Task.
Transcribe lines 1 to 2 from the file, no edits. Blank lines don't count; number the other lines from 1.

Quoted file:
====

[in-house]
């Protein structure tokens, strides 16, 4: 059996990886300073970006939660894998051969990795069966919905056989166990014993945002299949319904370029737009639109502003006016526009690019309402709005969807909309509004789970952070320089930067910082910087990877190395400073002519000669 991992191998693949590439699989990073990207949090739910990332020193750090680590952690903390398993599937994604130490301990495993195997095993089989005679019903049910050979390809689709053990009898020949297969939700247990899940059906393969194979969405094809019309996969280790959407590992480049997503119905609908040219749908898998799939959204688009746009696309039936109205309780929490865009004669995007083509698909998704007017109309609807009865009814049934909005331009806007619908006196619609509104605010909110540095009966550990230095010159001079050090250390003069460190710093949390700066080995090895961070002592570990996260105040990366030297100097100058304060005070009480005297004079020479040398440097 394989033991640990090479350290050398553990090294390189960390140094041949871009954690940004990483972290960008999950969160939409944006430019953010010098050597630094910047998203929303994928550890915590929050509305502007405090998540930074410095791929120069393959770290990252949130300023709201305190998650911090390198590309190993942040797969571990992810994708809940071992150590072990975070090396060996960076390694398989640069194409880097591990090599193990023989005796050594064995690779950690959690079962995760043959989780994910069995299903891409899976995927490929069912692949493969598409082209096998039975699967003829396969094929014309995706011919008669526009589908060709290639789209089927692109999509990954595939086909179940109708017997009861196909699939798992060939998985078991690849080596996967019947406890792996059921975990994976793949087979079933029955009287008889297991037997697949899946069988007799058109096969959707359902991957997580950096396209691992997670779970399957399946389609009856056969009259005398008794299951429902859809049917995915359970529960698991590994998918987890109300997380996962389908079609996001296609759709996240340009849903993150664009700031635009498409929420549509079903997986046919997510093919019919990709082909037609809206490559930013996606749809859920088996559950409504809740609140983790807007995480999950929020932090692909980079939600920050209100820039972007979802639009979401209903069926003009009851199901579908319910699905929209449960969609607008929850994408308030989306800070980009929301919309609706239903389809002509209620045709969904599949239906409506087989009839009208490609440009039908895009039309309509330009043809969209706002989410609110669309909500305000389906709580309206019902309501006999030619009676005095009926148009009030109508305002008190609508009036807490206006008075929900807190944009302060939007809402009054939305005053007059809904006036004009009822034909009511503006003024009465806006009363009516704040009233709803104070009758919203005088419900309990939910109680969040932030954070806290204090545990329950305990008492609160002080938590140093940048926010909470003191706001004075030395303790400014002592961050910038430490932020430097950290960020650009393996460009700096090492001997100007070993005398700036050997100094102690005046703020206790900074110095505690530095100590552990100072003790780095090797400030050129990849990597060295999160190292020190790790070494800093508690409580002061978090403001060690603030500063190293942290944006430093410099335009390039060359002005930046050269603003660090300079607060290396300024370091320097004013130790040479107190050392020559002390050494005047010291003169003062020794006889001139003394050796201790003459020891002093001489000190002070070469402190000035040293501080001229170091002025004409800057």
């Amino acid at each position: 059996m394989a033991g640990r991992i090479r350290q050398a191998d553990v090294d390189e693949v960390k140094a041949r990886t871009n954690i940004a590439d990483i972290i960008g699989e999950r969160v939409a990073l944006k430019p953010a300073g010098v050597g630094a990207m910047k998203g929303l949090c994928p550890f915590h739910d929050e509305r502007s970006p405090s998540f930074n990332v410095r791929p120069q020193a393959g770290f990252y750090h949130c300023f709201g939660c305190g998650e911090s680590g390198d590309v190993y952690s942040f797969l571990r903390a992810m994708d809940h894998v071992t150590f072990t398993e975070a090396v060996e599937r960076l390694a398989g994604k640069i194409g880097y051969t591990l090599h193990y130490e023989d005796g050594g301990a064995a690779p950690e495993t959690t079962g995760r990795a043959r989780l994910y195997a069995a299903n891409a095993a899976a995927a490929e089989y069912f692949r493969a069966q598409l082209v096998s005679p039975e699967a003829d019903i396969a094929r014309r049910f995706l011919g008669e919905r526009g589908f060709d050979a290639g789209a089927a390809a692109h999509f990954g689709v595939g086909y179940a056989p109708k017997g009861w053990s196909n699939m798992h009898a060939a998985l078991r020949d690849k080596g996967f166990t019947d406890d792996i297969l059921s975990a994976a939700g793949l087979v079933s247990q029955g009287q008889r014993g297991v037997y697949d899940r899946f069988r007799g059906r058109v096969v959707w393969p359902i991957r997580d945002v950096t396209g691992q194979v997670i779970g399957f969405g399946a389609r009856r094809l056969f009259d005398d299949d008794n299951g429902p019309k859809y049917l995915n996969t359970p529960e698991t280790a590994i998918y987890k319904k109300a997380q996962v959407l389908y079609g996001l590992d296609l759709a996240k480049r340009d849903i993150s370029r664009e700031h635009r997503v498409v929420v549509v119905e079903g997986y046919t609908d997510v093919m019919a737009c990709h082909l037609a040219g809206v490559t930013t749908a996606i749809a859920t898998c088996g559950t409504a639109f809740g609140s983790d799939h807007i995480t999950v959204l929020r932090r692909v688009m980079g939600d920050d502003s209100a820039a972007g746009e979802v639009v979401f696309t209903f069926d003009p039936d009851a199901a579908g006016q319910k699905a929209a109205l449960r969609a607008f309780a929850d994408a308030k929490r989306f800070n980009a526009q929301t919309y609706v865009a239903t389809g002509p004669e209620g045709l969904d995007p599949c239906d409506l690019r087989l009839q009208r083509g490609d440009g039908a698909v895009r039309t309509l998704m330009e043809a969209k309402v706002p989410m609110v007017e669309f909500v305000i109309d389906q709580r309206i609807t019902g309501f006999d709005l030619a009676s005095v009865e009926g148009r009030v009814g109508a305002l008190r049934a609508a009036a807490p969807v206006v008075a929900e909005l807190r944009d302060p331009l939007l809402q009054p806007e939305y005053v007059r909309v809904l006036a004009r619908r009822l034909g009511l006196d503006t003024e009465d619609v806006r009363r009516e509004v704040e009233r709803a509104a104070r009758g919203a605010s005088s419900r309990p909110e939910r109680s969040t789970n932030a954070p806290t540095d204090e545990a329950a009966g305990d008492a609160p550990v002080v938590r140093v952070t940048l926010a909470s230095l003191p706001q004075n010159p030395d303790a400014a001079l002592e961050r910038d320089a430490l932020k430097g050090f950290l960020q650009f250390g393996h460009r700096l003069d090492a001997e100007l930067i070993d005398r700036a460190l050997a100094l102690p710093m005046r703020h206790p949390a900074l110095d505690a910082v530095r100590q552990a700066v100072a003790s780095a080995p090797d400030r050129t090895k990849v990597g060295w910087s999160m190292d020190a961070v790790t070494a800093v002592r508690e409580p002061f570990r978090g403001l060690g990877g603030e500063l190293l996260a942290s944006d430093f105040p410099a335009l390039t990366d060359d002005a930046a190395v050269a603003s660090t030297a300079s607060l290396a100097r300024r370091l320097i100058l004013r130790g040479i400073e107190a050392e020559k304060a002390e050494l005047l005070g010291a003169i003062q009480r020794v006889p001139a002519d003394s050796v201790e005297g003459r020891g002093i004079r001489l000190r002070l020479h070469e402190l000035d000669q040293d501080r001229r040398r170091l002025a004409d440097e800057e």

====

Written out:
[in-house]
């Protein structure tokens, strides 16, 4: 059996990886300073970006939660894998051969990795069966919905056989166990014993945002299949319904370029737009639109502003006016526009690019309402709005969807909309509004789970952070320089930067910082910087990877190395400073002519000669 991992191998693949590439699989990073990207949090739910990332020193750090680590952690903390398993599937994604130490301990495993195997095993089989005679019903049910050979390809689709053990009898020949297969939700247990899940059906393969194979969405094809019309996969280790959407590992480049997503119905609908040219749908898998799939959204688009746009696309039936109205309780929490865009004669995007083509698909998704007017109309609807009865009814049934909005331009806007619908006196619609509104605010909110540095009966550990230095010159001079050090250390003069460190710093949390700066080995090895961070002592570990996260105040990366030297100097100058304060005070009480005297004079020479040398440097 394989033991640990090479350290050398553990090294390189960390140094041949871009954690940004990483972290960008999950969160939409944006430019953010010098050597630094910047998203929303994928550890915590929050509305502007405090998540930074410095791929120069393959770290990252949130300023709201305190998650911090390198590309190993942040797969571990992810994708809940071992150590072990975070090396060996960076390694398989640069194409880097591990090599193990023989005796050594064995690779950690959690079962995760043959989780994910069995299903891409899976995927490929069912692949493969598409082209096998039975699967003829396969094929014309995706011919008669526009589908060709290639789209089927692109999509990954595939086909179940109708017997009861196909699939798992060939998985078991690849080596996967019947406890792996059921975990994976793949087979079933029955009287008889297991037997697949899946069988007799058109096969959707359902991957997580950096396209691992997670779970399957399946389609009856056969009259005398008794299951429902859809049917995915359970529960698991590994998918987890109300997380996962389908079609996001296609759709996240340009849903993150664009700031635009498409929420549509079903997986046919997510093919019919990709082909037609809206490559930013996606749809859920088996559950409504809740609140983790807007995480999950929020932090692909980079939600920050209100820039972007979802639009979401209903069926003009009851199901579908319910699905929209449960969609607008929850994408308030989306800070980009929301919309609706239903389809002509209620045709969904599949239906409506087989009839009208490609440009039908895009039309309509330009043809969209706002989410609110669309909500305000389906709580309206019902309501006999030619009676005095009926148009009030109508305002008190609508009036807490206006008075929900807190944009302060939007809402009054939305005053007059809904006036004009009822034909009511503006003024009465806006009363009516704040009233709803104070009758919203005088419900309990939910109680969040932030954070806290204090545990329950305990008492609160002080938590140093940048926010909470003191706001004075030395303790400014002592961050910038430490932020430097950290960020650009393996460009700096090492001997100007070993005398700036050997100094102690005046703020206790900074110095505690530095100590552990100072003790780095090797400030050129990849990597060295999160190292020190790790070494800093508690409580002061978090403001060690603030500063190293942290944006430093410099335009390039060359002005930046050269603003660090300079607060290396300024370091320097004013130790040479107190050392020559002390050494005047010291003169003062020794006889001139003394050796201790003459020891002093001489000190002070070469402190000035040293501080001229170091002025004409800057």